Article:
A data sourced from the National Bureau of Statistics (NBS) and published by StatiSense has revealed the average doctor-to-patient ratio for each of the 36 states of the federation, including the Federal Capital Territory (FCT).
According to the report, the FCT (although not strictly a state) has the best ratio in the country, with 1 doctor to every 1,267 resident population.
It was followed closely by Edo, Lagos and Enugu states with a doctor-patient ratio of 1:1,416; 1:1,709; and 1:1,812, respectively.
Only states such as Oyo (1 doctor to 2,729), Kwara (1 doctor to 2,965) and Rivers (1 doctor to 3,661) posted any figure that could be considered somewhat close to the top three states.
Enugu impressive data, the state’s health ministry officials say, stems in part from the rapid expansion of primary and secondary healthcare facilities by the Governor Ifeanyi Ugwuanyi administration, and largely from its massive recruitment of doctors and sundry medical officers to cater to the growing demands of the state’s Free Maternal and Child Health programme.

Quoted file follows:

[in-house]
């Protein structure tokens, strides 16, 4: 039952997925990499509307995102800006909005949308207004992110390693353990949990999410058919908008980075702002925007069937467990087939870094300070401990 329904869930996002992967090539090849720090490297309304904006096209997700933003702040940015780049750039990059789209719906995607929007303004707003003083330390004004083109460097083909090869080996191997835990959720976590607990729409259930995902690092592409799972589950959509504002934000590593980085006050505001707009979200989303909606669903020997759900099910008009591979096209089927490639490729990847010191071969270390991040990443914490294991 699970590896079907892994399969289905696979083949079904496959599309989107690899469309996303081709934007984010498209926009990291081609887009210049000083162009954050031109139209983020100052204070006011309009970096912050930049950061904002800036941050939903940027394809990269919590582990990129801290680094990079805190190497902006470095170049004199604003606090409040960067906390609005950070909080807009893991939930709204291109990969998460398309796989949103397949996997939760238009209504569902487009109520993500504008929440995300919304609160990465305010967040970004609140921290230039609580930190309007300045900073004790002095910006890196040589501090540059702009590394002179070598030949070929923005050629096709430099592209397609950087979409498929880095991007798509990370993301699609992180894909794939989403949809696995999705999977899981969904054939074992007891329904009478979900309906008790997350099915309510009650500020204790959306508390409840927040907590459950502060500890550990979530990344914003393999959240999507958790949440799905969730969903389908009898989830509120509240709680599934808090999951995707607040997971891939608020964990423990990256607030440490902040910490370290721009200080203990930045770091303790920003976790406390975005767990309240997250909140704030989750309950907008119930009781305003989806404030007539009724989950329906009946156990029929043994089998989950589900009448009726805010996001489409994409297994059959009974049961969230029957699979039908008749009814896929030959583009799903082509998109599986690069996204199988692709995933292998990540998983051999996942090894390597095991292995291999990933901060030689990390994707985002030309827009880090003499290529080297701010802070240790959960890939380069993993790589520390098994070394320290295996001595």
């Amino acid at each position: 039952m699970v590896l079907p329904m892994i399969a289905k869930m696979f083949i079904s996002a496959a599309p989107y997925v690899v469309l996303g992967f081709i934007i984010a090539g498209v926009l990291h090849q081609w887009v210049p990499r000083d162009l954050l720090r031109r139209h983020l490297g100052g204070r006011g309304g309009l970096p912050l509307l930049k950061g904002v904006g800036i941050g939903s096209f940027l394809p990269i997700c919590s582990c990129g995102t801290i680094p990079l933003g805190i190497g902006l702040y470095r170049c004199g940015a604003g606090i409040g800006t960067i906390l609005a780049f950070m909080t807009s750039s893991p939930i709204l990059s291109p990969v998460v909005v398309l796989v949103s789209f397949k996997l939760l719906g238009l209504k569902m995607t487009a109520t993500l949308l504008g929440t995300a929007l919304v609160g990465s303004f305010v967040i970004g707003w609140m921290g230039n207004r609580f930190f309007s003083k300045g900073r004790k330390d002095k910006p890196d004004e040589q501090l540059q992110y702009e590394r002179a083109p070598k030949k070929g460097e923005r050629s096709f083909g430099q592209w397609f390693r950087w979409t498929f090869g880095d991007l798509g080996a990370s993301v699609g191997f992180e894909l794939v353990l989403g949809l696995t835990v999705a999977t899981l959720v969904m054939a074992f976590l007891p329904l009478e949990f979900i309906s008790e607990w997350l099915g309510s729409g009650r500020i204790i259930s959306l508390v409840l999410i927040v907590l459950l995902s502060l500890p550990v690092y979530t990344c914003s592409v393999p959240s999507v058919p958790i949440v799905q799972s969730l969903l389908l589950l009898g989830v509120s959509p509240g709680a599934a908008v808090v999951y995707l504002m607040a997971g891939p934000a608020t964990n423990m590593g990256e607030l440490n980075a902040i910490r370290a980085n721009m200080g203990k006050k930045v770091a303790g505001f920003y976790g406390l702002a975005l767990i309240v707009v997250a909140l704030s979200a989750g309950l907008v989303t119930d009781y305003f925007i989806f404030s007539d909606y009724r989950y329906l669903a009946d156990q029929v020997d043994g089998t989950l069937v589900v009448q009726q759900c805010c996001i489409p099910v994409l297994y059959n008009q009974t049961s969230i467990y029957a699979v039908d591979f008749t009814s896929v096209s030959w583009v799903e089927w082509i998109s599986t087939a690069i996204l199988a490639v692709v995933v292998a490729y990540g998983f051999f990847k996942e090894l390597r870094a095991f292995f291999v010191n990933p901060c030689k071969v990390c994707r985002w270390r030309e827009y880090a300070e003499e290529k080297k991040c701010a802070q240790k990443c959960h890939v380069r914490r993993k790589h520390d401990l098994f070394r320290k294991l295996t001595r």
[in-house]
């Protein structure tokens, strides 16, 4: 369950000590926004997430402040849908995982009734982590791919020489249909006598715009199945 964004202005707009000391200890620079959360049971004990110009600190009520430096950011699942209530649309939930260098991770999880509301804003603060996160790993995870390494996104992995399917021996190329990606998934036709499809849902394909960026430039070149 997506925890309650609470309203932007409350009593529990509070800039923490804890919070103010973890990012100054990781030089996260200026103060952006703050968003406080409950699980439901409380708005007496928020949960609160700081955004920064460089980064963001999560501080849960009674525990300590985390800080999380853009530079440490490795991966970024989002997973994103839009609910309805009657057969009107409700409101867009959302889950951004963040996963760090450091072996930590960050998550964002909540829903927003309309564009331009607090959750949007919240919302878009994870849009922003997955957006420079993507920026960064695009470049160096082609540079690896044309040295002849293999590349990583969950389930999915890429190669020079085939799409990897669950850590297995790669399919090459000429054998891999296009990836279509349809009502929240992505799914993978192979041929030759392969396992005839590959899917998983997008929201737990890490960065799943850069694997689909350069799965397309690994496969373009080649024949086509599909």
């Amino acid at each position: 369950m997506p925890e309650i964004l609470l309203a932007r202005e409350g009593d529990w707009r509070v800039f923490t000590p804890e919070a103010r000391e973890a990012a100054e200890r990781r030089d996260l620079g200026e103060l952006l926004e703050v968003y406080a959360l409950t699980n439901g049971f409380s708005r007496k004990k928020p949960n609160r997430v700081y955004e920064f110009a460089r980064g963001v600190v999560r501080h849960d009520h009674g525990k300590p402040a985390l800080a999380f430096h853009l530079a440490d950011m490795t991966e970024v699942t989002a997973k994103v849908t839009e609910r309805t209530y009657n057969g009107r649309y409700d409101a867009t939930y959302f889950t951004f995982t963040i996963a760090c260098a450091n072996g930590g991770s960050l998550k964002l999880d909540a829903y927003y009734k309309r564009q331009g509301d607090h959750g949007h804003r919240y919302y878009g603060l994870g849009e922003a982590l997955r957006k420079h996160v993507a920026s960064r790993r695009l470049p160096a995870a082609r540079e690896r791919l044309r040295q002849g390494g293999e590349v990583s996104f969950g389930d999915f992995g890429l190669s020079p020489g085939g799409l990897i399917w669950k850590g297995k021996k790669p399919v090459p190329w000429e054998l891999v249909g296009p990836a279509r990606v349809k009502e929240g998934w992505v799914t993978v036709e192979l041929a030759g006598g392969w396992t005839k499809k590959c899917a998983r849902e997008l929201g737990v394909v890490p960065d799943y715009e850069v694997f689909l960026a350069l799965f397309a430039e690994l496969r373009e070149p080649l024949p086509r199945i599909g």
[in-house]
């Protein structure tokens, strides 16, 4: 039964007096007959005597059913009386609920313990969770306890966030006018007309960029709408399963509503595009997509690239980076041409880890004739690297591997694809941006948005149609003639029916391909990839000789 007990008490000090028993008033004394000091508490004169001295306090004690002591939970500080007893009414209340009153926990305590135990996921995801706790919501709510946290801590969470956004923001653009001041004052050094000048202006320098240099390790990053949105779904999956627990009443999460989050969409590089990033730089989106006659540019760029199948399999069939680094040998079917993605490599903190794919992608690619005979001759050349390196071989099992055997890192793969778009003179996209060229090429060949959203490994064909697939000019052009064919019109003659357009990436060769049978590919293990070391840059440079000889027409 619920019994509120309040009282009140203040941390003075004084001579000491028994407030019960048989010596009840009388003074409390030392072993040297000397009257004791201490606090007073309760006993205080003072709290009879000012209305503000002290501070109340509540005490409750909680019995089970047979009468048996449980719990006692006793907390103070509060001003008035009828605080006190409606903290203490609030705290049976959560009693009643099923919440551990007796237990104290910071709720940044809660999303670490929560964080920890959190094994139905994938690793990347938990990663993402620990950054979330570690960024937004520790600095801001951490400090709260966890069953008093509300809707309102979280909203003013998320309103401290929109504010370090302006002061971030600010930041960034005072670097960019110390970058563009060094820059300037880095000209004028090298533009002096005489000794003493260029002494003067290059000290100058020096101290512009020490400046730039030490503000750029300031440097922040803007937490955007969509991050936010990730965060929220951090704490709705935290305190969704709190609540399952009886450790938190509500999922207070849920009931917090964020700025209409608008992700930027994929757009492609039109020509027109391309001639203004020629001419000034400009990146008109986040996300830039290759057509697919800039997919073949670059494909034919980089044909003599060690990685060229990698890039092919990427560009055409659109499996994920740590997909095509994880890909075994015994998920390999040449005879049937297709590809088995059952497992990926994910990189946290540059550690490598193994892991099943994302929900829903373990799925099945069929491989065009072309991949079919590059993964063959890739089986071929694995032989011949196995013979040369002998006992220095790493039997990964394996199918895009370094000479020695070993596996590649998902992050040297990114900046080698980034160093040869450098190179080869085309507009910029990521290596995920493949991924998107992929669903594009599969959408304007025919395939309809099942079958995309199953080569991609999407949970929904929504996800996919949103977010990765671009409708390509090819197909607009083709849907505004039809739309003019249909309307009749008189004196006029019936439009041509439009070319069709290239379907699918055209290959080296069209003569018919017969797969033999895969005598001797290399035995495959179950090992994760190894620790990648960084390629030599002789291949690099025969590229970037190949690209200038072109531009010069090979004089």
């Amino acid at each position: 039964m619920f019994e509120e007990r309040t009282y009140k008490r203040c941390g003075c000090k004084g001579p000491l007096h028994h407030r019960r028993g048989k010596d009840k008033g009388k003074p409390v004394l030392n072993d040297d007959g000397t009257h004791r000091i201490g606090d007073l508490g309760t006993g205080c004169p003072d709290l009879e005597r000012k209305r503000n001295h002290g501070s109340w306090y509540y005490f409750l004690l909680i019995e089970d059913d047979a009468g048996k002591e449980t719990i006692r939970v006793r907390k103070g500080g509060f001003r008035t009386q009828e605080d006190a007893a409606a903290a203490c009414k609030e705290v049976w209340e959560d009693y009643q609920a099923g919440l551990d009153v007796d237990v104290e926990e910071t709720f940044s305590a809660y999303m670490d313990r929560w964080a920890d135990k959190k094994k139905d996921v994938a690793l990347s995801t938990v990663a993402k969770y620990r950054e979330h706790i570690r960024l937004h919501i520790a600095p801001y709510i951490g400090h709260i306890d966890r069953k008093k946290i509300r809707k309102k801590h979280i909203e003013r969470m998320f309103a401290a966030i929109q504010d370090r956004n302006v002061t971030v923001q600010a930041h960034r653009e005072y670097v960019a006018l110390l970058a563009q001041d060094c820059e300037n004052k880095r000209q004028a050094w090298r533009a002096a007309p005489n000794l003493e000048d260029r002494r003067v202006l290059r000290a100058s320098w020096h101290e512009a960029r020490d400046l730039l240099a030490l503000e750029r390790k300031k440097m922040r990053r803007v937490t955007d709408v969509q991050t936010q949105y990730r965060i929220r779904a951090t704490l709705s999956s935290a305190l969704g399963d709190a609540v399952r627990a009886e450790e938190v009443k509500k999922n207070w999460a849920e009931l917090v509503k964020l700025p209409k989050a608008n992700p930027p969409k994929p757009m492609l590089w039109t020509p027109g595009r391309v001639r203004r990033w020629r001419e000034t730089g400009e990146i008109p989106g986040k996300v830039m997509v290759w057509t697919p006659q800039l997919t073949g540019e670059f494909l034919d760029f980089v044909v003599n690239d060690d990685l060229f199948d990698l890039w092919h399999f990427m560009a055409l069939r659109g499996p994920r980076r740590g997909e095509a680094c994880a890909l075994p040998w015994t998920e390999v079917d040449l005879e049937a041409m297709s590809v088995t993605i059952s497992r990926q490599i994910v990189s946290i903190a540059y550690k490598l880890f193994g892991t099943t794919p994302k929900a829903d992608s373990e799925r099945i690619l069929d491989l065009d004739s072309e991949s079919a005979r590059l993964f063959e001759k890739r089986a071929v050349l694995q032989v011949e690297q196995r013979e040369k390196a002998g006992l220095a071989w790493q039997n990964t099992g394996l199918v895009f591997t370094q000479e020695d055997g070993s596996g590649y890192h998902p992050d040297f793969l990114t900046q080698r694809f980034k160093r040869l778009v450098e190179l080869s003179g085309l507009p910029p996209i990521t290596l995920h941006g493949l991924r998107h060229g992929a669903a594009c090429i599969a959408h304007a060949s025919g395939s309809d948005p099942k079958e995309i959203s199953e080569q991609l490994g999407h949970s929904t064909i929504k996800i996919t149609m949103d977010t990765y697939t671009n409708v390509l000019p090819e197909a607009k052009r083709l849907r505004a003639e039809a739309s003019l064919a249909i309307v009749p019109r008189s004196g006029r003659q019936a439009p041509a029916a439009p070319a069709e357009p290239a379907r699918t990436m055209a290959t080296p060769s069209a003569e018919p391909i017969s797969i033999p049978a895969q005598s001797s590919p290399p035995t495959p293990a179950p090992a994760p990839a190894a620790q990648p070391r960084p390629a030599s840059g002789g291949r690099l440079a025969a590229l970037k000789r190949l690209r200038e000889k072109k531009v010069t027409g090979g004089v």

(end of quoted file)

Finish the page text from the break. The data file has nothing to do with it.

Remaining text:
The report further indicated that Nigeria has a ratio of 1 doctor to 4,949 patients. “Nigeria therefore has 0.20 doctor to 1,000 population,” noted StatiSense, a data consulting company with expertise in analytics.
Although these figures fall short of the desirable doctor-population ratio of 1:1,000 recommended by the World Health Organization (WHO), it still serves as an indicator chart through which every state’s performance in the health sector could be gauged.
The report also shows the North-West is the zone with the poorest doctor-to-patient ratio in the country, with Katsina and Zamfara states having the worst figures. They both have 1 doctor to 53,274 and 1 doctor to 37,945 patients, respectively.
Below is the survey as published by StatiSense: